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Pulling it Together: What Will Health Reform Do For Me?

There is one poll number that may be more important to watch than any other if we have a big debate about health reform: The percentage of Americans who think that they or their families would be better off if the president and the Congress enacted major health reform legislation. It’s a number that signals whether people think that health reform legislation will actually help them with the problems they are having in the current health care system.  Or, whether critics of health reform are successfully playing on the public’s underlying fears — fairly or unfairly, depending on your perspective — as they did in the last health reform debate in the early 1990s.

According to our latest tracking poll just out this week, 38% of the American people think that health reform would make them or their family better off and 11% think they would be worse off.  Democrats, younger people, and lower income people are much more likely to think they would benefit.  Forty-three percent of the American people think health reform will have no impact on them. Of those who think they will be unaffected, 38% are Democrats and more likely to be pro reform in general based on our polling; 24% are Republicans, who are less likely to favor reform; and 30% are independents.

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A poll conducted by Time/CNN/Yankelovich in September 1993 — just before the Clinton health plan was formally introduced — found the public much more conflicted than today, with 20% saying they thought the plan would make them and their family better off, 21% saying they would be worse off, and 57% believing they would be unaffected.  By that point, many interest groups had already started to mobilize against the plan.  As the debate over the Clinton plan intensified, support for the plan fell as more people grew to believe — rightly or wrongly — that they would end up worse off.  In less than a year the percentage of people who said the plan would make them worse off rose from a low of 21% in one poll to 37% in another.  Observers often point to the fact that people feared the Clinton proposal might force them out of their current health care arrangements.  That was undoubtedly a factor in undermining the plan.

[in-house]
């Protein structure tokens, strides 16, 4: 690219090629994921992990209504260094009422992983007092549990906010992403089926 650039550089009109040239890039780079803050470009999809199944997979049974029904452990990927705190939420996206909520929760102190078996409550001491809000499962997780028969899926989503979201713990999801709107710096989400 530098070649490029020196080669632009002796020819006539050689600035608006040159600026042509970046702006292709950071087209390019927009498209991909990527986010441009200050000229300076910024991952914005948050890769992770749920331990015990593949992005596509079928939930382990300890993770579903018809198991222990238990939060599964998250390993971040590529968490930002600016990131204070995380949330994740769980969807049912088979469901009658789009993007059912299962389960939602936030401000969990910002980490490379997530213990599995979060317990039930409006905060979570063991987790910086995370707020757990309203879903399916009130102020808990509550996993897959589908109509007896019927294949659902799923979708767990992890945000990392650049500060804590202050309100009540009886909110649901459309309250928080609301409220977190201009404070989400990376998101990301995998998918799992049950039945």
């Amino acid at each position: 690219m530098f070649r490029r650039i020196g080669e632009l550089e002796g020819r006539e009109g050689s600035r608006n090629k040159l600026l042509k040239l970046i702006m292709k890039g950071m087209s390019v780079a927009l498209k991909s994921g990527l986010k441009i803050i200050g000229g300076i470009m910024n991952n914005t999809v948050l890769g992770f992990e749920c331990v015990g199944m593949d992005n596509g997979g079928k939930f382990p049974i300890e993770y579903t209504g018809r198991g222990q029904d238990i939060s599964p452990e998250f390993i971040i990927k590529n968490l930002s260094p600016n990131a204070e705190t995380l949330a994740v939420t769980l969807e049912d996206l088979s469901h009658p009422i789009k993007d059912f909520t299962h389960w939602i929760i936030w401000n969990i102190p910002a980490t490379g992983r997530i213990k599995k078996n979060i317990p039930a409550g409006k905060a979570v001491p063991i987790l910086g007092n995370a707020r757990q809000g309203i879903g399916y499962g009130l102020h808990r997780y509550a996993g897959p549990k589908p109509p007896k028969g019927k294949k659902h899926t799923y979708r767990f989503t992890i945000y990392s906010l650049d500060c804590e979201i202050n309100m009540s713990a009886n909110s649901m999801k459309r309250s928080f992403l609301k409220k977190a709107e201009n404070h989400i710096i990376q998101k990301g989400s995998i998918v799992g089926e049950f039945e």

The percentage of Americans believing that health reform will benefit them needs to go up and cannot go down if there is to be a public environment conducive to a comprehensive reform effort.  Any major reform will require sacrifice or change by some.  And, interest groups and opinion leaders who decide to oppose a reform plan — whether out of ideology or because it is harmful to their interests — will likely frame their opposition in terms of how the public at large will be affected. This is especially true in a deep recession, which both elevates public concern about the affordability of health care but also understandably makes people reluctant to want to spend more or make other sacrifices.

Answering the question “What will health reform do for me?” is more than a communications challenge. There are multiple agendas in health reform — to expand coverage for the uninsured, to reduce people’s health care bills, to begin the process of long-term reform of the health care delivery system, and to help balance the federal budget and rein in entitlement spending, just to name a few — and it is not unfair for people being battered on multiple fronts in a recession to want to cut through the clutter and ask “Will this help me?” The number of people answering yes to this question will be a critical barometer to watch.